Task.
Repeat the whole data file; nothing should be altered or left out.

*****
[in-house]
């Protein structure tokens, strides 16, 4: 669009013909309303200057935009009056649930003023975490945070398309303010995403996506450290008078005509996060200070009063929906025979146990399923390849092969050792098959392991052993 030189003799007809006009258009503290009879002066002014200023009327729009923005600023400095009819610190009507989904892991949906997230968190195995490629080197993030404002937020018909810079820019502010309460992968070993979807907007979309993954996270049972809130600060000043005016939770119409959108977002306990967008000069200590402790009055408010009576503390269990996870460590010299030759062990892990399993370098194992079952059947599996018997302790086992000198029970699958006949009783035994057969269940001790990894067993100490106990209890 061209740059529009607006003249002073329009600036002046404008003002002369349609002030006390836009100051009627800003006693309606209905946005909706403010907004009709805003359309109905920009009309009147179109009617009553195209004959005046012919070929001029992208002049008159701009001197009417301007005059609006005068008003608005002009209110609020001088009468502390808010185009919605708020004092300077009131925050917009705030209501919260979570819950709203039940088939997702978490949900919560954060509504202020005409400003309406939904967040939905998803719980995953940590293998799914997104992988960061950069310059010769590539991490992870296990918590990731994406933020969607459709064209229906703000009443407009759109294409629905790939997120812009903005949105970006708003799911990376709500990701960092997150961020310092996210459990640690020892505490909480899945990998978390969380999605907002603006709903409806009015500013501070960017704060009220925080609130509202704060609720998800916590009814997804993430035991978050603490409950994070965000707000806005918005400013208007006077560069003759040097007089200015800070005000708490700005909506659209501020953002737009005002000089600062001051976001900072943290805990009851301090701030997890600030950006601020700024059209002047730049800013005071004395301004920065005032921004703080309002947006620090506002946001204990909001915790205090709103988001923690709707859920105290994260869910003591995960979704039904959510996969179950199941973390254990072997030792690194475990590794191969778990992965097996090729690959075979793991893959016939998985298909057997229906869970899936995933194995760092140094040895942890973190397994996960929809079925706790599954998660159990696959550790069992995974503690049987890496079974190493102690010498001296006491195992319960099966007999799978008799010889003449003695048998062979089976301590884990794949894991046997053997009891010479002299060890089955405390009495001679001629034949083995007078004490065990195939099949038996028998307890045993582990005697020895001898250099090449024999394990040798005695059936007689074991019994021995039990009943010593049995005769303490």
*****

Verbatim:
[in-house]
């Protein structure tokens, strides 16, 4: 669009013909309303200057935009009056649930003023975490945070398309303010995403996506450290008078005509996060200070009063929906025979146990399923390849092969050792098959392991052993 030189003799007809006009258009503290009879002066002014200023009327729009923005600023400095009819610190009507989904892991949906997230968190195995490629080197993030404002937020018909810079820019502010309460992968070993979807907007979309993954996270049972809130600060000043005016939770119409959108977002306990967008000069200590402790009055408010009576503390269990996870460590010299030759062990892990399993370098194992079952059947599996018997302790086992000198029970699958006949009783035994057969269940001790990894067993100490106990209890 061209740059529009607006003249002073329009600036002046404008003002002369349609002030006390836009100051009627800003006693309606209905946005909706403010907004009709805003359309109905920009009309009147179109009617009553195209004959005046012919070929001029992208002049008159701009001197009417301007005059609006005068008003608005002009209110609020001088009468502390808010185009919605708020004092300077009131925050917009705030209501919260979570819950709203039940088939997702978490949900919560954060509504202020005409400003309406939904967040939905998803719980995953940590293998799914997104992988960061950069310059010769590539991490992870296990918590990731994406933020969607459709064209229906703000009443407009759109294409629905790939997120812009903005949105970006708003799911990376709500990701960092997150961020310092996210459990640690020892505490909480899945990998978390969380999605907002603006709903409806009015500013501070960017704060009220925080609130509202704060609720998800916590009814997804993430035991978050603490409950994070965000707000806005918005400013208007006077560069003759040097007089200015800070005000708490700005909506659209501020953002737009005002000089600062001051976001900072943290805990009851301090701030997890600030950006601020700024059209002047730049800013005071004395301004920065005032921004703080309002947006620090506002946001204990909001915790205090709103988001923690709707859920105290994260869910003591995960979704039904959510996969179950199941973390254990072997030792690194475990590794191969778990992965097996090729690959075979793991893959016939998985298909057997229906869970899936995933194995760092140094040895942890973190397994996960929809079925706790599954998660159990696959550790069992995974503690049987890496079974190493102690010498001296006491195992319960099966007999799978008799010889003449003695048998062979089976301590884990794949894991046997053997009891010479002299060890089955405390009495001679001629034949083995007078004490065990195939099949038996028998307890045993582990005697020895001898250099090449024999394990040798005695059936007689074991019994021995039990009943010593049995005769303490």